Grill founder's daughter a 'Goldbergs' script writer 

by Len Lear 
Posted 1/6/22

Aleah Welsh and her writing partner Carly Garber have written upcoming episode 17 of  “The Goldbergs,” an ABC-TV sitcom created by Jenkintown native Adam Goldberg.

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Grill founder's daughter a 'Goldbergs' script writer 


Anyone who has lived in Chestnut Hill for more than a few years knows of Greg Welsh, who opened the Chestnut Grill & Sidewalk Cafe 24 years ago in the Chestnut Hill Hotel and sold it to his chef and business partner, John Arena, in 2018. A megaphone in the community, Welsh was also President of the Chestnut Hill Business Association, founder of the now-defunct Chestnut Hill Book Festival and founder of several other restaurants in Northwest Philly, including Catfish Cafe, Ogontz Grill, Stella Notte and Takers, the first area restaurant that was also a live music venue.

Welsh's wife, Marlene, is also well known, as a psychotherapist. “We have been married for 30 years,” Welsh said last week, “and Marlene has received numerous awards and medals from friends and family for putting up with me for so long.”

And then there is their daughter, Aleah, who is becoming quite successful in her own right. Aleah, a Springside School graduate, and her writing partner Carly Garber have written upcoming episode 17 of  “The Goldbergs,” an ABC-TV sitcom, which was created by Jenkintown native Adam Goldberg. It is replete with Philadelphia area references and has been running for nine years.

Aleah's success does not surprise those who know her best. “I have long admired her talent, dedication and perseverance,” said Hugh Gilmore, Chestnut Hill Local columnist and long-time family friend. “She has done what you are supposed to do in show business: take whatever opening you get, work hard at it and keep writing until you get noticed. She is fantastic!”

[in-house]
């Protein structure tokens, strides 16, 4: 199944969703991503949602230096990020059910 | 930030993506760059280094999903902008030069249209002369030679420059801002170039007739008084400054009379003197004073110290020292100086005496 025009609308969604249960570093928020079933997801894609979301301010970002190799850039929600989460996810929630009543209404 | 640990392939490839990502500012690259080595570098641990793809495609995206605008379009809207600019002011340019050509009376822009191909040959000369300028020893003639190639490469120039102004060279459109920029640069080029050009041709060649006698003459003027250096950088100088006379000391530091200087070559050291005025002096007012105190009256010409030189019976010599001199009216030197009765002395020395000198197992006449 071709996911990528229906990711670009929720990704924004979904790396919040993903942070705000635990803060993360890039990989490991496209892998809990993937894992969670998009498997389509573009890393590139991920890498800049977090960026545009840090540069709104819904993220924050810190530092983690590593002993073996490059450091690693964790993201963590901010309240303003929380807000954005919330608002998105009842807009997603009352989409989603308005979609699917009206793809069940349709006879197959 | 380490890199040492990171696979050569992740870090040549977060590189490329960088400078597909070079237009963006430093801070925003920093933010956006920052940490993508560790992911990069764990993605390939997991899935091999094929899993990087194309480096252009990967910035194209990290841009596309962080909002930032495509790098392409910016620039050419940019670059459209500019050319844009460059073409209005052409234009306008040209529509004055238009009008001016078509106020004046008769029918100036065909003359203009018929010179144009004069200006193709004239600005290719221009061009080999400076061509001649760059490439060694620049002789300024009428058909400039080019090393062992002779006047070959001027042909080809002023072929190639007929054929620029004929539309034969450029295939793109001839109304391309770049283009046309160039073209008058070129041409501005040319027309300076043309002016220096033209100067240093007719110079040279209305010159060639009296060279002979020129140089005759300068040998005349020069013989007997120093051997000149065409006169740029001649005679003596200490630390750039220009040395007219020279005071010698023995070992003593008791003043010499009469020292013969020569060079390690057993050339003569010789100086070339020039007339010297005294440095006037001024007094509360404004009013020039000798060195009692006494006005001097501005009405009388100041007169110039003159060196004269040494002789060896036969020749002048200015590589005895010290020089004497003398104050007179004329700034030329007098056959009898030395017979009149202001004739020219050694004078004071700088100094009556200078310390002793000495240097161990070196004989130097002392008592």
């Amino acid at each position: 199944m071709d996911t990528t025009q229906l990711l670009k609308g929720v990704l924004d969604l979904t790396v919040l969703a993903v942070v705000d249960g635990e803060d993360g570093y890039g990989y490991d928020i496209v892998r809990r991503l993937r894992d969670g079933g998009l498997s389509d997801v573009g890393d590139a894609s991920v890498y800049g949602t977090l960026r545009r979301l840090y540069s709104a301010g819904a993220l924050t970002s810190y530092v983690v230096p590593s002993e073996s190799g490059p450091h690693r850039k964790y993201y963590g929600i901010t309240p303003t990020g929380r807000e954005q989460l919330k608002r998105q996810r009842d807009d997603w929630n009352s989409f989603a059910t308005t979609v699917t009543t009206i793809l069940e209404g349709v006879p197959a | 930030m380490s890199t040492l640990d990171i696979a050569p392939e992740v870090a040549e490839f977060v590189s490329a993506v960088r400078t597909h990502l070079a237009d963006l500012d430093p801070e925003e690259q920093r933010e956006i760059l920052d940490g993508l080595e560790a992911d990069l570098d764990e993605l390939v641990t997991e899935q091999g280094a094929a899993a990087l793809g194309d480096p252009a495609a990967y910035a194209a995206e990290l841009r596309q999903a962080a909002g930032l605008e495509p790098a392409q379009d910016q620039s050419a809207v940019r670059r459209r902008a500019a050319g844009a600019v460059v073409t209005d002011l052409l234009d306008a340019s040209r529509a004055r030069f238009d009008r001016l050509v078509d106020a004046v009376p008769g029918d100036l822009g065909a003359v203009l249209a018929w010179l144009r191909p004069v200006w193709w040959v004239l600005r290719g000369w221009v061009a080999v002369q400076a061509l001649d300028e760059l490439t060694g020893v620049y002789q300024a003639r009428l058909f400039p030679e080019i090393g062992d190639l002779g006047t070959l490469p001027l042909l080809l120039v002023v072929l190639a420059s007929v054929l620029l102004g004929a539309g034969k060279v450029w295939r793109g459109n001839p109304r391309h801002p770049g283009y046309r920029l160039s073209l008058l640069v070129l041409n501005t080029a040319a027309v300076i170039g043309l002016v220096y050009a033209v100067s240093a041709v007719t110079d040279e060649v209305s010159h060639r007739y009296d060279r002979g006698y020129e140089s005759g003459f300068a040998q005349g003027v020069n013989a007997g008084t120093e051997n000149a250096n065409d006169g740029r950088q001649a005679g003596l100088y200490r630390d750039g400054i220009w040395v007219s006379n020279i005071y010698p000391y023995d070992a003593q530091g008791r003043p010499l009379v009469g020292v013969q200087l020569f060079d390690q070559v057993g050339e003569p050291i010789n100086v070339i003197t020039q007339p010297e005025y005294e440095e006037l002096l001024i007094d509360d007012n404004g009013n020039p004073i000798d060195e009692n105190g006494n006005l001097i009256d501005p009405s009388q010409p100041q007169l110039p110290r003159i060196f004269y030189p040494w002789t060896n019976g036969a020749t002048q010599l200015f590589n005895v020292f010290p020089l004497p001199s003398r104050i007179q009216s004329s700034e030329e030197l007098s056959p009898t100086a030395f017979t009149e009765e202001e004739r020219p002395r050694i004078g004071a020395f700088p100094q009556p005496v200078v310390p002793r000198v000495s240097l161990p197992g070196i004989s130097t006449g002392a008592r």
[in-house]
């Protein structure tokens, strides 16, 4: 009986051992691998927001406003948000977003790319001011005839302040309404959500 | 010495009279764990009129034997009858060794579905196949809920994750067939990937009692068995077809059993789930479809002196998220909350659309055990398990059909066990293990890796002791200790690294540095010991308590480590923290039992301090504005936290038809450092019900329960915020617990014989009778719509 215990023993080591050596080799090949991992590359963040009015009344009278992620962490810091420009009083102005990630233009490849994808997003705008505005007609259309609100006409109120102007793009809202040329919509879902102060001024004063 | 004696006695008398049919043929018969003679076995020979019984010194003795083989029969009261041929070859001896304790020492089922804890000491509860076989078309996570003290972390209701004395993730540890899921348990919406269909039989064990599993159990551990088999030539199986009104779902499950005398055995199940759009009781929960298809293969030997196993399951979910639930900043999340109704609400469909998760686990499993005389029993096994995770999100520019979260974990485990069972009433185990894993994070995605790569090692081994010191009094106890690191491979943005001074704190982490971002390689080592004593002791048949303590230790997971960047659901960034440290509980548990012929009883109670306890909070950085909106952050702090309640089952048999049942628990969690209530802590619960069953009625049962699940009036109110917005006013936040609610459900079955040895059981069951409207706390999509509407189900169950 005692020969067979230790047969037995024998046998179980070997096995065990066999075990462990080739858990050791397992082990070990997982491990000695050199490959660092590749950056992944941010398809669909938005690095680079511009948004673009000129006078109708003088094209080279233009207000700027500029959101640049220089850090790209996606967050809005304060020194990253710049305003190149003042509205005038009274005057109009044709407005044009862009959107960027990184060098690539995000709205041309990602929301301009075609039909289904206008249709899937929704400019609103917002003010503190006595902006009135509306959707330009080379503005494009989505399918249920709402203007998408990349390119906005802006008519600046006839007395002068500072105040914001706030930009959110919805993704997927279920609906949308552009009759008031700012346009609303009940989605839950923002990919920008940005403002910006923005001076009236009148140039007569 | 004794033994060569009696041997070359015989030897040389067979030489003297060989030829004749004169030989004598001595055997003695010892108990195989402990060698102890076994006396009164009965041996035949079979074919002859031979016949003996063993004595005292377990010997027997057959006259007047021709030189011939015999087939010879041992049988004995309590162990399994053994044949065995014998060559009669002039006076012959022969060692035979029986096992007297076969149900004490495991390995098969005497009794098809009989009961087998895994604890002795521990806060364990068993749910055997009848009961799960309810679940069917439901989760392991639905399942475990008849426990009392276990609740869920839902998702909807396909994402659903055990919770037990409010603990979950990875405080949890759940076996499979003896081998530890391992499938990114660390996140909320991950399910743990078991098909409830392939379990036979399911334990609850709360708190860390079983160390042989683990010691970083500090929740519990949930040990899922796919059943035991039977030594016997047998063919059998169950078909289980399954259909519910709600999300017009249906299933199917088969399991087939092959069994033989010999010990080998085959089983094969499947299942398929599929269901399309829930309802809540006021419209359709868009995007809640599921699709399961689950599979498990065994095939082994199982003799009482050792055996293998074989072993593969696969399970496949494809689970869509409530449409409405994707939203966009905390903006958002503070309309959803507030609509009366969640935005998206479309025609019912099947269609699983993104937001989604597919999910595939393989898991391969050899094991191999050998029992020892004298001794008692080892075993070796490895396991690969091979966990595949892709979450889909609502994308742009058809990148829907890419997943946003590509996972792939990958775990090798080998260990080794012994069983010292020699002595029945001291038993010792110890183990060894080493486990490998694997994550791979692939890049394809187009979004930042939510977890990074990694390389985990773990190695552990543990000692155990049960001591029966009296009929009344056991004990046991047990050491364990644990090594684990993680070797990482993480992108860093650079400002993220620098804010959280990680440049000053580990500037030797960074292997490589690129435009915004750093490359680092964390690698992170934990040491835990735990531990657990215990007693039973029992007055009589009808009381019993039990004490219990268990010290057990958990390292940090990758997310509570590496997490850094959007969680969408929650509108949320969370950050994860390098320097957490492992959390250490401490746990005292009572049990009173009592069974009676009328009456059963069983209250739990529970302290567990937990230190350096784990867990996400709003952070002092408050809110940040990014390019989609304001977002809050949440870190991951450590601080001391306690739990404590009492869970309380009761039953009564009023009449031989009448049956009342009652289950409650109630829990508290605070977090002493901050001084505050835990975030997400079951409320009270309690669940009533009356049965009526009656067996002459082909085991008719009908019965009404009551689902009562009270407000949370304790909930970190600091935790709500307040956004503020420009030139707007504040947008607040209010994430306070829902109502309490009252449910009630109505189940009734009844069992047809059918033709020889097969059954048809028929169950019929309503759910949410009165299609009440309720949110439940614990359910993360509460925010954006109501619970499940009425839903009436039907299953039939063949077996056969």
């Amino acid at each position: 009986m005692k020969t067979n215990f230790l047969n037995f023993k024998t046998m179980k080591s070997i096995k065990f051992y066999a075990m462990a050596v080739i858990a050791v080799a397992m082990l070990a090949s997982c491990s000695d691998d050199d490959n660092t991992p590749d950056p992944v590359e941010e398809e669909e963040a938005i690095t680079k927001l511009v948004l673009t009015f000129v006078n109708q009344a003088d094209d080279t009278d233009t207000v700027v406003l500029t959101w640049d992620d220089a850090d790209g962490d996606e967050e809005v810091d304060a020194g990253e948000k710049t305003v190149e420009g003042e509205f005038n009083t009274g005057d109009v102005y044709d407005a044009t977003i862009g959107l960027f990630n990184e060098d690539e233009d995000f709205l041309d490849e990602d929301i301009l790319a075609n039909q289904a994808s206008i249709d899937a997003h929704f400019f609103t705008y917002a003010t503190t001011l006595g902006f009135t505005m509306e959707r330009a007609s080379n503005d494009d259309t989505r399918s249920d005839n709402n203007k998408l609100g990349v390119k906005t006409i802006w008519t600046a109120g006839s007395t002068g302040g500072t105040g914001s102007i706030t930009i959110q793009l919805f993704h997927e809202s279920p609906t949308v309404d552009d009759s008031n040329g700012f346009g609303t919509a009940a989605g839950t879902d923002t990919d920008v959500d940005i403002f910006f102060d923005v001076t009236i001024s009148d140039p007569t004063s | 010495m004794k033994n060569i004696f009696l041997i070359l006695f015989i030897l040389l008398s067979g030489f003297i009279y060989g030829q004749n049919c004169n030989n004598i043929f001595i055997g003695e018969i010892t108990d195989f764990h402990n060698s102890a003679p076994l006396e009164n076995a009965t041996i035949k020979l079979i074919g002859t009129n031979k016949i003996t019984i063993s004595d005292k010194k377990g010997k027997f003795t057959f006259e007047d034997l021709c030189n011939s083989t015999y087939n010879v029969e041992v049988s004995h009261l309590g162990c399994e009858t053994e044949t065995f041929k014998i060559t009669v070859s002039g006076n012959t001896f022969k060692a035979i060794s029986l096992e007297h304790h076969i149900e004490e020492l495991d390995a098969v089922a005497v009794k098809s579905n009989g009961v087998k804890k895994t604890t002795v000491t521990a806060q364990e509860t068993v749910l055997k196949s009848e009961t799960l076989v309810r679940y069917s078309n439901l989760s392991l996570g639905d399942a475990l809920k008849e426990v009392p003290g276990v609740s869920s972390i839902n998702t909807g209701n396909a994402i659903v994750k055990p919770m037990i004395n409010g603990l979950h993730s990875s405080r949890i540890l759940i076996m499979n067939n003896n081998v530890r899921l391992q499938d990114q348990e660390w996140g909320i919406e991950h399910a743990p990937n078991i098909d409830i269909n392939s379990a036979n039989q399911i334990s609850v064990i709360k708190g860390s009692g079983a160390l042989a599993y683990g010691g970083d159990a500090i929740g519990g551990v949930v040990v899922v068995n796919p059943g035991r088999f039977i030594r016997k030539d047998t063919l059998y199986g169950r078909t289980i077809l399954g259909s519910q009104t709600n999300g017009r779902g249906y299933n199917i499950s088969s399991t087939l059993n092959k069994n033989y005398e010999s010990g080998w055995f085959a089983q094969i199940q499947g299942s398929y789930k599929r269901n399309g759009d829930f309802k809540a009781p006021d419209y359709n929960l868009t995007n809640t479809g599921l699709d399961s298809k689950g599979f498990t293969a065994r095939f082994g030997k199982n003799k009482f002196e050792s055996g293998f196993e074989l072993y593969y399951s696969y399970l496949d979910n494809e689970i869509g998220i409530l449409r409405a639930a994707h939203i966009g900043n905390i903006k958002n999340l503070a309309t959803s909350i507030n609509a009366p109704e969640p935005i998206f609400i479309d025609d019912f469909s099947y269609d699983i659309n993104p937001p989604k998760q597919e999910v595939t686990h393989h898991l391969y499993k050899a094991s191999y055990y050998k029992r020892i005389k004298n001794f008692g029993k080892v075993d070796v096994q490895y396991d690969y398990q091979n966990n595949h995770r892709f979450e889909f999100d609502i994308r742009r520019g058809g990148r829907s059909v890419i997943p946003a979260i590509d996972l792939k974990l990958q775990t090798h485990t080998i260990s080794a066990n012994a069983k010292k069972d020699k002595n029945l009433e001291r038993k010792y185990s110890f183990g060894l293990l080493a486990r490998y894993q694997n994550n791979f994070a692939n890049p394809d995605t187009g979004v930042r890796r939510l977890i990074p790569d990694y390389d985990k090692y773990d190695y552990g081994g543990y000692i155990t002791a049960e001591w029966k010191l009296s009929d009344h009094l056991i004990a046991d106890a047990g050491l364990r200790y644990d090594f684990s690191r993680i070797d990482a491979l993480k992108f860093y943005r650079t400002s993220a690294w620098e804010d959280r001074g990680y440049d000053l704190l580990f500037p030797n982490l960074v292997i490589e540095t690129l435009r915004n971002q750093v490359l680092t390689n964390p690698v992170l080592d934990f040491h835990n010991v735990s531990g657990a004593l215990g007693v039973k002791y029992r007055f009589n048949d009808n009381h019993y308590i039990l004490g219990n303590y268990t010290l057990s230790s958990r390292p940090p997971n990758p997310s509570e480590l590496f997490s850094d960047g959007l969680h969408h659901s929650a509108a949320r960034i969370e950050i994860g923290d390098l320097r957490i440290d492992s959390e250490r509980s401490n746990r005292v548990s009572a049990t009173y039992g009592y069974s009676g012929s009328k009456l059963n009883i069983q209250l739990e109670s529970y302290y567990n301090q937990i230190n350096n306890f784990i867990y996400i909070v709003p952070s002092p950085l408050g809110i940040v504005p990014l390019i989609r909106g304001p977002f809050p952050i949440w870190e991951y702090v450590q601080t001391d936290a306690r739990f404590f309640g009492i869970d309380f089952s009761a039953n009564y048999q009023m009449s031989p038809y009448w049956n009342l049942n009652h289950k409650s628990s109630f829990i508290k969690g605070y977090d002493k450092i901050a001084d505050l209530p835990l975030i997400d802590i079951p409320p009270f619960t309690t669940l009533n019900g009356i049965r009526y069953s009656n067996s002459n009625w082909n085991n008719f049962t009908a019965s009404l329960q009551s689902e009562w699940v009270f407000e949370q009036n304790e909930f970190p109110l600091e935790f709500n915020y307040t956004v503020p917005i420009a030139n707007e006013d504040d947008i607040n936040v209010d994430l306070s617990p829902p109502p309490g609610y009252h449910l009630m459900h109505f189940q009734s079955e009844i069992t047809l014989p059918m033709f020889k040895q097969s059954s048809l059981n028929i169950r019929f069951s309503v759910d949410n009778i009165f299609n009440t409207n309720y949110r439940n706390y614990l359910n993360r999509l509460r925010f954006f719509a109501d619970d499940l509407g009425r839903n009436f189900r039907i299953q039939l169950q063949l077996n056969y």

Charming, intelligent and witty, Aleah (named after her maternal grandfather, Albert) joined an improv group in center city when she was just 15. She started writing sketch comedy as a freshman at the University of Pennsylvania, where she majored in communications. “We had a comedy group called Bloomers that had been started in 1978,” she said in a Zoom interview last week. “As a senior I got more serious about pursuing a career in TV comedy.”

After graduating from Penn in 2016, Aleah moved back in with her parents in Roxborough for 18 months while working for Nancy Glass, a six-time Emmy Award-winning TV writer, host and producer in Bala Cynwyd. Then she went to live in Hawaii for a while because “I figured if not now, when? I worked in a surf shop, although I do not know how to surf.”

Aleah was back in Philadelphia and working for Nancy Glass again when a friend told her that “The  Goldbergs” was hiring new staffers. “So I contacted them and got the job before I moved to L.A. I was not sure I wanted to go there, but now I'm glad I did. There are not a lot of shows that have been on TV for nine seasons. I feel super-fortunate,” she said. 

Aleah started as a production assistant. Then, in seasons 7 and 8 she worked for Alex Barnow, who took over for Adam Goldberg in 2019 as the program's “showrunner” (the person who has overall creative authority for a TV program). She is now a writer's assistant and has been writing scripts, one of which, “The Strangest Affair of All Time,” was approved and will soon air on channel 6. “I have written other scripts that I would love to see someday on a TV show,” she said. “One was based on Springside.”

 Will there be a season 10 of 'The Goldbergs?' “I am keeping my fingers crossed,” she said. “I love that the show puts Philly on the map with lots of Philly references. I really do not remember many of the references because the show takes place in the 1980s, and I was not even born until 1994. But I think the show is so relatable. I love the nostalgia and the family stories.”

According to her dad, “Aleah's DNA clearly reveals her mother's brains and father's sense of humor. Needless to say, we are exceedingly proud of her accomplishments but wish she lived closer to home.”

“I miss being close to home,” said Aleah, “but it is exciting to have an opportunity to be exactly what I always wanted to be, a comedy writer.”

Len Lear can be reached at